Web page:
One of the joys of working from home at this time of year is that I get to see the garden during daylight. Otherwise, I leave in the gloom of dawn, and return way after dark, and my interactions with the garden are confined to hoping I don't slip on unseen catshit when I go to cut rosemary for the evening potatoes, and being slapped in the face by unseen vines as I got to empty the compost in the dark.
November gardening has a lot to do with time management; looking at the most urgent jobs on the list, calculating how long there is until night or rain falls, like fat wet grey duvet smothering the space you would do work in, and fitting in whatever you can until you have to retreat, cold, wet, muddy and shivering. Half an hour between an online meeting and a library appointment? Time to hoik out the last of the peppers and squashes from the greenhouse, and put in the tender shrubs.
The last remaining Nosferatu chilli at first glance looked OK, but on second showed grey mould on the flower tips, where the first cold nights had bit at the tender growths. I pinched out the damaged tips, picked off slugs and popped it onto my bedroom windowsill. Hopefully it'll do better than the one I brought in two weeks ago (and brought out again and put in the compost last weekend). Still, out with the old, in with the new; I picked up a fancy Amaryllis in a bulb sale, and that's now sat in the space on the windowsill vacated by the Chilli. It looked a bit end-of-season at first, but then the centre started rising, and now it has a breath of green on it, and I have high hopes.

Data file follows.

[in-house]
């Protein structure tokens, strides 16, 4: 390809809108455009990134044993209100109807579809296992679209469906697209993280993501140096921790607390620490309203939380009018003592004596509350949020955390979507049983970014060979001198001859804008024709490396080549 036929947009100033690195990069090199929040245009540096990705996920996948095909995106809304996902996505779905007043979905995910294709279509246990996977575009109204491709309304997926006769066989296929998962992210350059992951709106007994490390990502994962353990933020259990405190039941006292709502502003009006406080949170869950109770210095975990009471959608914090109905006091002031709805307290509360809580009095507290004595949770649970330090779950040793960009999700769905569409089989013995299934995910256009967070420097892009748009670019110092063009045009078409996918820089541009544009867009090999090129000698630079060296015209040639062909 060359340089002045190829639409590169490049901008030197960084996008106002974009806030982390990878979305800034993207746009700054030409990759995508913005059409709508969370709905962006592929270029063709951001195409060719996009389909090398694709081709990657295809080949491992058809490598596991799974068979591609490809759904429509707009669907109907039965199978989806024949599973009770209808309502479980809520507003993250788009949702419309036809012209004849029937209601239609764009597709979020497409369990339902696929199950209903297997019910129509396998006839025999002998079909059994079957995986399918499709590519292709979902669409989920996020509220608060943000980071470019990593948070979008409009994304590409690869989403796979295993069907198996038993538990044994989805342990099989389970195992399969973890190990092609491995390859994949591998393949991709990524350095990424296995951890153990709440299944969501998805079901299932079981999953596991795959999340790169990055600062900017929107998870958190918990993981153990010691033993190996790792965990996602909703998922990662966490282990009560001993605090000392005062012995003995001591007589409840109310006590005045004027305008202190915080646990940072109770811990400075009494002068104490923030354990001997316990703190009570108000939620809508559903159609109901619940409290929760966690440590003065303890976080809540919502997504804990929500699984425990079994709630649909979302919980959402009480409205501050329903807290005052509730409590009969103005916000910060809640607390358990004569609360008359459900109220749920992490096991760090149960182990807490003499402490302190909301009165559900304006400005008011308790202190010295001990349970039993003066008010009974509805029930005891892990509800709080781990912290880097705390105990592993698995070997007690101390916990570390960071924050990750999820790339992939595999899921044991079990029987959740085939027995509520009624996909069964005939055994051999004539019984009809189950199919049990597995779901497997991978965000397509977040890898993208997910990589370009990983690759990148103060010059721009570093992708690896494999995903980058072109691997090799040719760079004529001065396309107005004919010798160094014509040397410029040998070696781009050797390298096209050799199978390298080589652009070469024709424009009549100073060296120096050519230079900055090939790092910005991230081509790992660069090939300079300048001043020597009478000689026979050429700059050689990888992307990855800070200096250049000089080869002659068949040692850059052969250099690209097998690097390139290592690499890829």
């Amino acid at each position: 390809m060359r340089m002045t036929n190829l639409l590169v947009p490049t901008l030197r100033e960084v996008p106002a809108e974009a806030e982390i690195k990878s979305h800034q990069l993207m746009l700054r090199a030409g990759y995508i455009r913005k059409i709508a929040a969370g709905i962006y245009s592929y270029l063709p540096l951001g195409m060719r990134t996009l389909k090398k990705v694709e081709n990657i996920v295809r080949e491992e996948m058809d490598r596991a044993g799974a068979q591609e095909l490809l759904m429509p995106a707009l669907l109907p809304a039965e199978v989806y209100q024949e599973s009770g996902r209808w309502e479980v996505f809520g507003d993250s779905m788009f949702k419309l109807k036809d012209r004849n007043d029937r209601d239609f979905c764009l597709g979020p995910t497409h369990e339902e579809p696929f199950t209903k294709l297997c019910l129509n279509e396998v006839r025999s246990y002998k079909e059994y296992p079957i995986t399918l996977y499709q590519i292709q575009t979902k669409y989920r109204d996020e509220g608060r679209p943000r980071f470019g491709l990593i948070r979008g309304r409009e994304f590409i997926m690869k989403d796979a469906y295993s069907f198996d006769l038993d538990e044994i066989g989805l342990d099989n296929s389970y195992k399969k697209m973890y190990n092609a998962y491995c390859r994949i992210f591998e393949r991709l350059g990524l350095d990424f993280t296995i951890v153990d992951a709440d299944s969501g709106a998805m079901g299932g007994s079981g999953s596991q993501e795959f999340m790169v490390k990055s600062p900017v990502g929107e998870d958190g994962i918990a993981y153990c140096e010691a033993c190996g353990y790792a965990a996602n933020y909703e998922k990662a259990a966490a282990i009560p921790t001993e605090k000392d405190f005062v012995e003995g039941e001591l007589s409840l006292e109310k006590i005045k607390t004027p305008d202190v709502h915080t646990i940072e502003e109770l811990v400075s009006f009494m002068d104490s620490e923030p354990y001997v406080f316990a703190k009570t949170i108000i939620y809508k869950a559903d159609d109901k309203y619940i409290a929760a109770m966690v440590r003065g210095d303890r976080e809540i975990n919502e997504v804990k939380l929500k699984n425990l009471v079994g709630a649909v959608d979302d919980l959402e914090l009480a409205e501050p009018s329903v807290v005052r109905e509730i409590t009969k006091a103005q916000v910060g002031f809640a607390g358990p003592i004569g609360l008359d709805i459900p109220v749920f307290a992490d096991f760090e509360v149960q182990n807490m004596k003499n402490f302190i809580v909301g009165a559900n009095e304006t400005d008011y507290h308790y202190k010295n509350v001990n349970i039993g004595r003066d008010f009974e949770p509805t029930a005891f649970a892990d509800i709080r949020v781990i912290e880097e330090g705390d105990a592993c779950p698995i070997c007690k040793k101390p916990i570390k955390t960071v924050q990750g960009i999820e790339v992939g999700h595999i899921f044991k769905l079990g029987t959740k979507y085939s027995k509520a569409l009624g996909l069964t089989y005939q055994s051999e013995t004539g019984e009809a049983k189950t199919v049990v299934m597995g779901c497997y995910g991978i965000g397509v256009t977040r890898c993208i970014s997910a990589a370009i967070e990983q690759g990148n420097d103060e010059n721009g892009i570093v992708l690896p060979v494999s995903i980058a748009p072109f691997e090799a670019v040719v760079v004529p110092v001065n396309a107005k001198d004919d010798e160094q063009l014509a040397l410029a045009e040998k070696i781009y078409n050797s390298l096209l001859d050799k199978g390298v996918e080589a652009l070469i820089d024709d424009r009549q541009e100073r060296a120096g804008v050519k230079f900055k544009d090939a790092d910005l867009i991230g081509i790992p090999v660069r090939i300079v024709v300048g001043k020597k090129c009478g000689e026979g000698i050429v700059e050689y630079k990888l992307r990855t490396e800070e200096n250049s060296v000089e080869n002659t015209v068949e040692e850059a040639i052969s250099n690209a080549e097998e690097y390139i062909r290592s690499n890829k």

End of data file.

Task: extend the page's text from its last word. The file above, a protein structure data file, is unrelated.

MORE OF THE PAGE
Back in the garden, OMG Nectarine and Crimson Bonfire and the Languishing Olive and the two Abutilons (Poppy and Trad) are tucked into the greenhouse, along with all but two of the Pelargoniums* and Froggy the fancy Chrysanthemum, Tweedia and a couple of soft fuschias. I popped the new South African heather and a couple of Alpine pots in there, too, as though they're probably tough enough to take the cold, the wet is a different matter.
I'll pick up any stragglers at the weekend (that new passion vine, for example) and make a decision about the Agapanthus. Normally it goes in, but this year there's less space in the greenhouse and its outside space is newly sheltered by a water planter.
Out in the garden, the frost is already shattering the delicate and tender, Nasturtiums hanging down like rain-smashed party decorations and Germaniums** flumped across the soil, leaves turning to transparent slime. Winter is coming.
* There's two just outside the back door I can't bring myself to move yet.
** Household name for New Guinea Busy Lizzies.